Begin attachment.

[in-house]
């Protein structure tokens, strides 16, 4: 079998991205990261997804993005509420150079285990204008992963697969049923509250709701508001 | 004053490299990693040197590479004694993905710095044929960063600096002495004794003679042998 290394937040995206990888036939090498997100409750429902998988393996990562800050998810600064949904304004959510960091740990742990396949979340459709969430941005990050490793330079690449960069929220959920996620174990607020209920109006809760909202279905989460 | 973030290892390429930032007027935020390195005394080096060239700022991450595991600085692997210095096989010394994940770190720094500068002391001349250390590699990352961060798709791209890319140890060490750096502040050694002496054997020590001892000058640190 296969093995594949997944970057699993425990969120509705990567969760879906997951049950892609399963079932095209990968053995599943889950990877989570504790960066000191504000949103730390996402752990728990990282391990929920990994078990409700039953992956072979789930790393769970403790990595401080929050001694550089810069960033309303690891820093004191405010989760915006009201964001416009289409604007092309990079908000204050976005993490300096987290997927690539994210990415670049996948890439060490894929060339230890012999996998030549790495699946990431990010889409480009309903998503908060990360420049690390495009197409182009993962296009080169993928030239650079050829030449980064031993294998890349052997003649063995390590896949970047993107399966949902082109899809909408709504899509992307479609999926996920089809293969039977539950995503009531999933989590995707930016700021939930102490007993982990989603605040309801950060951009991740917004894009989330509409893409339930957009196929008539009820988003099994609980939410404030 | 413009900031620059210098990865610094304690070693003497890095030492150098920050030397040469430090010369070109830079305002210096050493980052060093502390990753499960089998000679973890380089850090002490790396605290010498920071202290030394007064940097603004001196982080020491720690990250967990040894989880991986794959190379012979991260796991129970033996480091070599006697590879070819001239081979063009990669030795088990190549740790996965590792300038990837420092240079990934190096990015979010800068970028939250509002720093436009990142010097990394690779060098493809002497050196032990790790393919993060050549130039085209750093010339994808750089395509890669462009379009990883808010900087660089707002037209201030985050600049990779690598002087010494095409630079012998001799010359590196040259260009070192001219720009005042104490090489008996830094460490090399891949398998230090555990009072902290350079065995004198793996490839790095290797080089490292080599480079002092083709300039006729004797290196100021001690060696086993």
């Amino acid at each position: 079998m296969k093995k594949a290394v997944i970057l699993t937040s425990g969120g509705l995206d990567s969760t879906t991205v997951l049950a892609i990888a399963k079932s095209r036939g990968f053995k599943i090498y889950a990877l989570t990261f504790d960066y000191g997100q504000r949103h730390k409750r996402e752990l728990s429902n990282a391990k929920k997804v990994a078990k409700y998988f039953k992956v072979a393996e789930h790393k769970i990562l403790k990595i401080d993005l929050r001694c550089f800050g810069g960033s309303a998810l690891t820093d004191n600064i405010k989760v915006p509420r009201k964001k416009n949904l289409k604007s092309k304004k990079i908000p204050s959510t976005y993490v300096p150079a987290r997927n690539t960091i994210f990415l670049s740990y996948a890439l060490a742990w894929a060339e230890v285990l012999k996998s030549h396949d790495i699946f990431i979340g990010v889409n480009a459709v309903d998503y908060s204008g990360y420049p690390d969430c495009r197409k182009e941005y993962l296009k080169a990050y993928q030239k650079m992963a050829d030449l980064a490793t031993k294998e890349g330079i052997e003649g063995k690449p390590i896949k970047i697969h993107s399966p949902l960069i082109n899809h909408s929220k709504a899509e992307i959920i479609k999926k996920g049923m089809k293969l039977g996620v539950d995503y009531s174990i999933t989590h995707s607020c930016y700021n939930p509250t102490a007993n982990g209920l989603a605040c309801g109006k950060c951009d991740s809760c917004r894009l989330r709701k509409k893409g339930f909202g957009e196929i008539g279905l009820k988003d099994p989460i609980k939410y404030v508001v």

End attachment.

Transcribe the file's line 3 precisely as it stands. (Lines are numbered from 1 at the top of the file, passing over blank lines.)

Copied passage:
């Amino acid at each position: 079998m296969k093995k594949a290394v997944i970057l699993t937040s425990g969120g509705l995206d990567s969760t879906t991205v997951l049950a892609i990888a399963k079932s095209r036939g990968f053995k599943i090498y889950a990877l989570t990261f504790d960066y000191g997100q504000r949103h730390k409750r996402e752990l728990s429902n990282a391990k929920k997804v990994a078990k409700y998988f039953k992956v072979a393996e789930h790393k769970i990562l403790k990595i401080d993005l929050r001694c550089f800050g810069g960033s309303a998810l690891t820093d004191n600064i405010k989760v915006p509420r009201k964001k416009n949904l289409k604007s092309k304004k990079i908000p204050s959510t976005y993490v300096p150079a987290r997927n690539t960091i994210f990415l670049s740990y996948a890439l060490a742990w894929a060339e230890v285990l012999k996998s030549h396949d790495i699946f990431i979340g990010v889409n480009a459709v309903d998503y908060s204008g990360y420049p690390d969430c495009r197409k182009e941005y993962l296009k080169a990050y993928q030239k650079m992963a050829d030449l980064a490793t031993k294998e890349g330079i052997e003649g063995k690449p390590i896949k970047i697969h993107s399966p949902l960069i082109n899809h909408s929220k709504a899509e992307i959920i479609k999926k996920g049923m089809k293969l039977g996620v539950d995503y009531s174990i999933t989590h995707s607020c930016y700021n939930p509250t102490a007993n982990g209920l989603a605040c309801g109006k950060c951009d991740s809760c917004r894009l989330r709701k509409k893409g339930f909202g957009e196929i008539g279905l009820k988003d099994p989460i609980k939410y404030v508001v």